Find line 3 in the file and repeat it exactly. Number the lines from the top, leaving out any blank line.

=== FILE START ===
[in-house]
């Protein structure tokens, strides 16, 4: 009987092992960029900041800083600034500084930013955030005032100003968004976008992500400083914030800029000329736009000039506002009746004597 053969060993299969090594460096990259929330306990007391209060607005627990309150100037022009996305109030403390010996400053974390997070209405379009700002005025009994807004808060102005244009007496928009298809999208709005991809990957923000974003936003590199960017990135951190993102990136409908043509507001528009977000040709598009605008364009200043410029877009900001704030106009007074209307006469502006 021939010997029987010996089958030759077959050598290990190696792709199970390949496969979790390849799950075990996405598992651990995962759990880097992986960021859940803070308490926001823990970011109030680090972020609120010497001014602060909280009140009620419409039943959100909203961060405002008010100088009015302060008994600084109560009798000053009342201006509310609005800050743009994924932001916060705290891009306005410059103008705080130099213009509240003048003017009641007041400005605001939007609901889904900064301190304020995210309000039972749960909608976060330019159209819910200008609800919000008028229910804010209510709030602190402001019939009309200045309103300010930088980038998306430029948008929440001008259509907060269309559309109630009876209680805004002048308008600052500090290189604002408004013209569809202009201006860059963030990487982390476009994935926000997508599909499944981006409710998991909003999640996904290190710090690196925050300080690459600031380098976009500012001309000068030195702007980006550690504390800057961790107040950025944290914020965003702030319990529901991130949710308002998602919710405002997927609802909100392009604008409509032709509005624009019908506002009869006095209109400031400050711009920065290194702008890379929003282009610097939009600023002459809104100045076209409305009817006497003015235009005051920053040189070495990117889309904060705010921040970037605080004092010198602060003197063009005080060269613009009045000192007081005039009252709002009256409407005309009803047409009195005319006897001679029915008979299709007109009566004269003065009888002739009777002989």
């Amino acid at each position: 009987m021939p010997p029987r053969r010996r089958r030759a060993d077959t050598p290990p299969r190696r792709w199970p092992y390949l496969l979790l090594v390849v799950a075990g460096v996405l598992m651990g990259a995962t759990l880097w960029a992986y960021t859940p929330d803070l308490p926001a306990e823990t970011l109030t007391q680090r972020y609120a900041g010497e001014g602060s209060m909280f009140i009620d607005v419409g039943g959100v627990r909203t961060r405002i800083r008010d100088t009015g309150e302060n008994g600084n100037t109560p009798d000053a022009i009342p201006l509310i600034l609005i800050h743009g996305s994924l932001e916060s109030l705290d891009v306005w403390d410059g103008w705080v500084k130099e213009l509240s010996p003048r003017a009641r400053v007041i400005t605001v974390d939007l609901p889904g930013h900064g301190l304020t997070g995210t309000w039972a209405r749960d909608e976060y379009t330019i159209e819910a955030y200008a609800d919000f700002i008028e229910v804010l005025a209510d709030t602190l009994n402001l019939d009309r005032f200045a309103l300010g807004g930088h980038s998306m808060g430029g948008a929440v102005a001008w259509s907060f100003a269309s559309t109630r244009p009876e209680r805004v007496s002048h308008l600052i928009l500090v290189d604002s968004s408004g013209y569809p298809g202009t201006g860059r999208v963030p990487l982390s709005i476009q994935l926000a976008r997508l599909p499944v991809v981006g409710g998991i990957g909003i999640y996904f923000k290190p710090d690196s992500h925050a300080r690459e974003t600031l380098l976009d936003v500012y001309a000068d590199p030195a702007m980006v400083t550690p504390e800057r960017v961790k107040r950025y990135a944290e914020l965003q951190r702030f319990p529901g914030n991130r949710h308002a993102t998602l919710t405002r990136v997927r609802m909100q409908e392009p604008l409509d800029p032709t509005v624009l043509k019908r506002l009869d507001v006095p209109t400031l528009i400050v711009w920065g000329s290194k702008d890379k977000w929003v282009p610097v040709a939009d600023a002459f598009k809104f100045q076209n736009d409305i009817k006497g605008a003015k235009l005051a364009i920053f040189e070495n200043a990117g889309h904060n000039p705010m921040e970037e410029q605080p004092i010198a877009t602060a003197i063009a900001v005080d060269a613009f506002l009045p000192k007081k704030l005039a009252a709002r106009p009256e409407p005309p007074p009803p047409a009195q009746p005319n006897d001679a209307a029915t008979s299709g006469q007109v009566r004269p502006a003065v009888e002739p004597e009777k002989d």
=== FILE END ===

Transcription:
């Amino acid at each position: 009987m021939p010997p029987r053969r010996r089958r030759a060993d077959t050598p290990p299969r190696r792709w199970p092992y390949l496969l979790l090594v390849v799950a075990g460096v996405l598992m651990g990259a995962t759990l880097w960029a992986y960021t859940p929330d803070l308490p926001a306990e823990t970011l109030t007391q680090r972020y609120a900041g010497e001014g602060s209060m909280f009140i009620d607005v419409g039943g959100v627990r909203t961060r405002i800083r008010d100088t009015g309150e302060n008994g600084n100037t109560p009798d000053a022009i009342p201006l509310i600034l609005i800050h743009g996305s994924l932001e916060s109030l705290d891009v306005w403390d410059g103008w705080v500084k130099e213009l509240s010996p003048r003017a009641r400053v007041i400005t605001v974390d939007l609901p889904g930013h900064g301190l304020t997070g995210t309000w039972a209405r749960d909608e976060y379009t330019i159209e819910a955030y200008a609800d919000f700002i008028e229910v804010l005025a209510d709030t602190l009994n402001l019939d009309r005032f200045a309103l300010g807004g930088h980038s998306m808060g430029g948008a929440v102005a001008w259509s907060f100003a269309s559309t109630r244009p009876e209680r805004v007496s002048h308008l600052i928009l500090v290189d604002s968004s408004g013209y569809p298809g202009t201006g860059r999208v963030p990487l982390s709005i476009q994935l926000a976008r997508l599909p499944v991809v981006g409710g998991i990957g909003i999640y996904f923000k290190p710090d690196s992500h925050a300080r690459e974003t600031l380098l976009d936003v500012y001309a000068d590199p030195a702007m980006v400083t550690p504390e800057r960017v961790k107040r950025y990135a944290e914020l965003q951190r702030f319990p529901g914030n991130r949710h308002a993102t998602l919710t405002r990136v997927r609802m909100q409908e392009p604008l409509d800029p032709t509005v624009l043509k019908r506002l009869d507001v006095p209109t400031l528009i400050v711009w920065g000329s290194k702008d890379k977000w929003v282009p610097v040709a939009d600023a002459f598009k809104f100045q076209n736009d409305i009817k006497g605008a003015k235009l005051a364009i920053f040189e070495n200043a990117g889309h904060n000039p705010m921040e970037e410029q605080p004092i010198a877009t602060a003197i063009a900001v005080d060269a613009f506002l009045p000192k007081k704030l005039a009252a709002r106009p009256e409407p005309p007074p009803p047409a009195q009746p005319n006897d001679a209307a029915t008979s299709g006469q007109v009566r004269p502006a003065v009888e002739p004597e009777k002989d």